415 E. Chapel Hill St., Durham
Ramen shop: 11:30 a.m.–2:30 p.m., 5–10:30 p.m.
Izakaya: 5 p.m.–2 a.m. | Closed Sundays
Blue Coffee Cafe
N.C. Mutual Life building
411 W. Chapel Hill St., Durham
Hours: Monday–Friday, 7 a.m.–5 p.m.
Downtown Durham, what will become of you?
Over the past 15 years, the city’s center has transformed from a sketchy place to get knocked in the head, to hipster central where a 17th-floor hotel suite goes for $1,100 a night. A knock in the head is extra.
Now that Blue Coffee Cafe has been temporarily exiled from downtown, only Ninth Street Bakerywhere a steaming bowl of dal and brown rice, plus a salad, is $7.50has a substantive lunch for under 10 bucks. Dinner and drinks for two? Bring a Benjamin, but don’t expect much change. The cocktail scene? Plan to spend $11 a drink at Alley 26, Bar Virgile and the Counting House.
Dashi, a much-anticipated ramen shop and Japanese pub on East Chapel Hill Street, opened last month, during this auspicious, albeit uneasy time in Durham’s renewal. The buzz about Dashi generated long lines and 30-to-45-minute waits. But the phenomenon of upscale eateries, high-end condos and too-cool-for-school hotels chafes skeptics who, anxious about gentrification, have lost their appetite for construction.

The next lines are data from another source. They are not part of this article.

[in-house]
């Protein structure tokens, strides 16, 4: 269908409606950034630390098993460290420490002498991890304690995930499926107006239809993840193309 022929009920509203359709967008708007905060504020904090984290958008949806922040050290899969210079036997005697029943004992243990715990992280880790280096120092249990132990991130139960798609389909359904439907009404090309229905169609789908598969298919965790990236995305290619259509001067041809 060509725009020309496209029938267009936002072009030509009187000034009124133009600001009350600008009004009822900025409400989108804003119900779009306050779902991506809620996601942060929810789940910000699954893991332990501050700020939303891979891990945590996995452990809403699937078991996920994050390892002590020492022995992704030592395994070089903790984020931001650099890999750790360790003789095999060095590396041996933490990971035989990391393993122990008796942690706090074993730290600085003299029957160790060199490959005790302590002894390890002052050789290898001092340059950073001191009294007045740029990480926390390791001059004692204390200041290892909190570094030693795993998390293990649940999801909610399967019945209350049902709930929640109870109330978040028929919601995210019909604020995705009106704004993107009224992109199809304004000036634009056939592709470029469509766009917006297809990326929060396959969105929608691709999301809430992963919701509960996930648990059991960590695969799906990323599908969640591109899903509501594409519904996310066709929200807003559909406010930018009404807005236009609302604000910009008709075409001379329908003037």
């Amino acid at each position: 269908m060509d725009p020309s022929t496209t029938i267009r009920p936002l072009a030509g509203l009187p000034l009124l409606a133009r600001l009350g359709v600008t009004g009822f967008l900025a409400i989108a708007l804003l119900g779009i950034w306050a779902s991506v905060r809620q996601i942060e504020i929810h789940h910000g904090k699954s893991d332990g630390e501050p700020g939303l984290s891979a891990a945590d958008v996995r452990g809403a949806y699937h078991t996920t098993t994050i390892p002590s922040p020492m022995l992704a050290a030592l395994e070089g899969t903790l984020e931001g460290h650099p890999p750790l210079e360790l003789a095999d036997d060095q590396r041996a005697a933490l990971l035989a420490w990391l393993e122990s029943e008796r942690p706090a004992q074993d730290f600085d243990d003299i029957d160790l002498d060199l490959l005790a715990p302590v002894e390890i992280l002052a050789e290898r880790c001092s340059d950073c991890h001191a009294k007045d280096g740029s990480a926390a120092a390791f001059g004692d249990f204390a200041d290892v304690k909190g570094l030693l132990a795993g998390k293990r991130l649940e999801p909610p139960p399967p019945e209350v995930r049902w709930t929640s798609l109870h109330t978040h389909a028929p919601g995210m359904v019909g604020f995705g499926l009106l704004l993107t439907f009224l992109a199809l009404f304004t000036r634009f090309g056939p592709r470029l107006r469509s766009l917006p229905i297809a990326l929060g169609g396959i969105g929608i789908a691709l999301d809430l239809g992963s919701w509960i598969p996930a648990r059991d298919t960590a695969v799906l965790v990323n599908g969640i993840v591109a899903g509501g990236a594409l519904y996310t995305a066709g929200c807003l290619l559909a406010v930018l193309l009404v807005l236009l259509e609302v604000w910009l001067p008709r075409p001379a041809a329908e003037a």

At 1 o’clock on a Thursday afteroon Dashi was nearly full, but I was immediately seated at a table, as every bar seat was taken. The cozy, bustling downstairs reminded me of a classic New York City bar: dark in the back, light near the front, with walls of brick and wood (American walnut as I later learned).
The lunch menu is ramen and only ramen. The vegetarian version, which fills a bowl nearly the size of a child’s batting helmet, is $12. With pork, chicken or fish, it’s $13–$14. I know what you’re thinking: Fourteen bucks for noodles? Now this ramen is handmadenot those 17-cent packages of starch bombs crowding the kitchen counters of many grad students. Shiitakes run $9.99 a pound; bamboo and nori don’t grow on trees (bamboo is a grass), but yes, I get your point.
I lingered over my steaming soup, slurping slivers of scallions and seaweed, using chopsticks to gather my ramen and to poke at the shiitake caps that bobbed like lifeboats in a sea of rich vegetable broth. Scrumptious and filling, yes. Worth $12? The Magic 8 Ball says “Ask again later.”